When you hear self-appointed experts on Russia banging on about how Russia is busy “weaponizing” everything from information to PhotoShop to Wikileaks to refugees to robotic cockroaches and Jedi mind tricks, one could be forgiven for wondering why the locus of their concern isn’t a bit closer to home. As opposed to these fictional charges against Russia, the actual weaponization of US foreign policy has been been continuing apace over the last several years.
Since the Obama administration took office in 2009, US weapons exports have soared, resulting in a bonanza for weapons manufacturers. As of this writing, stock prices for the defense contractors L-3 Communications (LLL), Northrop Grumman (NOC), Raytheon (RTN), General Dynamics (GD), and Lockheed Martin (LMT) are at or near their respective five-year highs. As Nation contributor and the New America Foundation’s William Hartung recently observed, in 2014, “the United States was credited with more than half the value of all global arms transfer agreements.” In 2015 alone, the United States exported nearly $23 billion in weapons and by some estimates, the Obama administration has approved over $200 billion worth of arms sales since taking office. The United States now controls anywhere between 50 to 70 percent of the global arms market.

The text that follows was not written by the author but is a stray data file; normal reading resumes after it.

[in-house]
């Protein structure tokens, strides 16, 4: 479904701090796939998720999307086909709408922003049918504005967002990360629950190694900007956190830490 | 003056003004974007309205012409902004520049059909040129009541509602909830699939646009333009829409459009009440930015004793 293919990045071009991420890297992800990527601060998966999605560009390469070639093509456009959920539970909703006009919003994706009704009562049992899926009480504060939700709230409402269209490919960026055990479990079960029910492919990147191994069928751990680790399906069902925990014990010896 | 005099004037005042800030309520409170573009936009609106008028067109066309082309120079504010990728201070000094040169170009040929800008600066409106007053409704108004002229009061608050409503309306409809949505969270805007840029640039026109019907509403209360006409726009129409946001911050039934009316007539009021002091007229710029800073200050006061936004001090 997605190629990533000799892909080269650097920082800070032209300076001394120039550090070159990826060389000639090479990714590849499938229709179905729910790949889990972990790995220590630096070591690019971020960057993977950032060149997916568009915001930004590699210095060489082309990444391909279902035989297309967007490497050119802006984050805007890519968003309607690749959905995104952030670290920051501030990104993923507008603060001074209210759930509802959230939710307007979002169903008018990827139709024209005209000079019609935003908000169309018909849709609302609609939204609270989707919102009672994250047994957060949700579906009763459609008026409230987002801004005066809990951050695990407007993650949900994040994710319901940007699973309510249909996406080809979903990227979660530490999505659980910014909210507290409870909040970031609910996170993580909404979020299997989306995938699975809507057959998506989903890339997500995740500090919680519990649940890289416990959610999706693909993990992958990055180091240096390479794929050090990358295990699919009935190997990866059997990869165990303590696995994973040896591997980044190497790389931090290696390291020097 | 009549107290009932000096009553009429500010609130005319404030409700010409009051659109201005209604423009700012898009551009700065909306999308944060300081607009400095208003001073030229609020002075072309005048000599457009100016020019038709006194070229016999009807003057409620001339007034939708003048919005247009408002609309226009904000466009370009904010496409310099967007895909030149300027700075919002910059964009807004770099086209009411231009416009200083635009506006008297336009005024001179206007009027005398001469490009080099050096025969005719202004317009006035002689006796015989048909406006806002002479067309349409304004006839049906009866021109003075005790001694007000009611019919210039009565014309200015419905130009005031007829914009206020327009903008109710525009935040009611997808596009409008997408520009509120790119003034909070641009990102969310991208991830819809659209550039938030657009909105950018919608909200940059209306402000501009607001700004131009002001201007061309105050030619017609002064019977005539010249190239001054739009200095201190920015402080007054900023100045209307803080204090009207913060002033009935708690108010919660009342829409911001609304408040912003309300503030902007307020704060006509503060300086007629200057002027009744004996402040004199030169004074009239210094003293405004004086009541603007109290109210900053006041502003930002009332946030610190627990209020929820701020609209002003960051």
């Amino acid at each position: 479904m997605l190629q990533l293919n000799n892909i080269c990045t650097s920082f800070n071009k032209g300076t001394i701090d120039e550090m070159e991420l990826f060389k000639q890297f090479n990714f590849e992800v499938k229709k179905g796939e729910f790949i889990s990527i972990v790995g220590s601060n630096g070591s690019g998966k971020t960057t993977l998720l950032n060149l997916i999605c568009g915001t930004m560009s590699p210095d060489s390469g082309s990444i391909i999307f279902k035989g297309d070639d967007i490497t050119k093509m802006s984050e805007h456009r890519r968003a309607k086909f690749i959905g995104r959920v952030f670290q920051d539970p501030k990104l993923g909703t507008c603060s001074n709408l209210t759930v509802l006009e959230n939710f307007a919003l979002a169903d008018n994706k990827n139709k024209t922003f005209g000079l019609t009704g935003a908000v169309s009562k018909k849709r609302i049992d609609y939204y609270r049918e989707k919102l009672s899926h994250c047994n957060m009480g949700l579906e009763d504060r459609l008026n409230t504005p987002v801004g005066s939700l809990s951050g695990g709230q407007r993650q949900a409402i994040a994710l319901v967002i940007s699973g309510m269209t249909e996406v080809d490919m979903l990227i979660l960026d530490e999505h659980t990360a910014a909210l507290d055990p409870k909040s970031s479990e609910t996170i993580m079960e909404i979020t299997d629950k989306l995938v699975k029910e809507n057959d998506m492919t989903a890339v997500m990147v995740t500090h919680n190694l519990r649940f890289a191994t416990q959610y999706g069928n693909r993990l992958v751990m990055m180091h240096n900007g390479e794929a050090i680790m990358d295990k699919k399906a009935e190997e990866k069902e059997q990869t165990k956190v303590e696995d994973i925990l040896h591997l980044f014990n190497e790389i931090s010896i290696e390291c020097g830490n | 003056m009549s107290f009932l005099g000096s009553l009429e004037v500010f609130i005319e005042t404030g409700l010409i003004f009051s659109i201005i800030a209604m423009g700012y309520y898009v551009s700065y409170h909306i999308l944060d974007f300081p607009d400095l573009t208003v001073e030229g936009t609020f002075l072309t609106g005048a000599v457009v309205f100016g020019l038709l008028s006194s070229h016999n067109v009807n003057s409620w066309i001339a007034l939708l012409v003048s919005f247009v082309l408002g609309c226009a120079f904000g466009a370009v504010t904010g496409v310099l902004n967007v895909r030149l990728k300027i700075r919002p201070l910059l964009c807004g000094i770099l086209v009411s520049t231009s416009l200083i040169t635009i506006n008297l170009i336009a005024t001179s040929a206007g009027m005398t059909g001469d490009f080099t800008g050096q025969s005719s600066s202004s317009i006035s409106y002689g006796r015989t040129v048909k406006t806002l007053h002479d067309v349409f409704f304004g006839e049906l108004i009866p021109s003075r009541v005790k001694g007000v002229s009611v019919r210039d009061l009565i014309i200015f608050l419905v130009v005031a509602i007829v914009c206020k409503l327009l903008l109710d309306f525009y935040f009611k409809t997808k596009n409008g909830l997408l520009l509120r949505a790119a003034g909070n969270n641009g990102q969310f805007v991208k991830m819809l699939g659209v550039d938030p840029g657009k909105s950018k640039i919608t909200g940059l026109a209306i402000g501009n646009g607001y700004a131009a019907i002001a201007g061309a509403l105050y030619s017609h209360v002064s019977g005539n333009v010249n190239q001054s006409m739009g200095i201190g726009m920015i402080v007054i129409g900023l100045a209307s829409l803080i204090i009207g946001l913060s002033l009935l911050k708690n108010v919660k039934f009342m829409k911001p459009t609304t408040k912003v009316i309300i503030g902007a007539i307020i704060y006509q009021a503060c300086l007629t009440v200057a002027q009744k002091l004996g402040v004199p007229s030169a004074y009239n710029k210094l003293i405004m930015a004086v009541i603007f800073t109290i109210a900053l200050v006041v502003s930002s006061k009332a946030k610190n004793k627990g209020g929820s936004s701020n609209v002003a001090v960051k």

Meanwhile, there is mounting evidence which suggests that US arms merchants are banking on a new and more dangerous cold war with Russia. As The Intercept reported last week, “Weapon makers have told investors that they are relying on tensions with Russia to fuel new business in the wake of Russian’s annexation of Crimea and modest increases in its military budget.”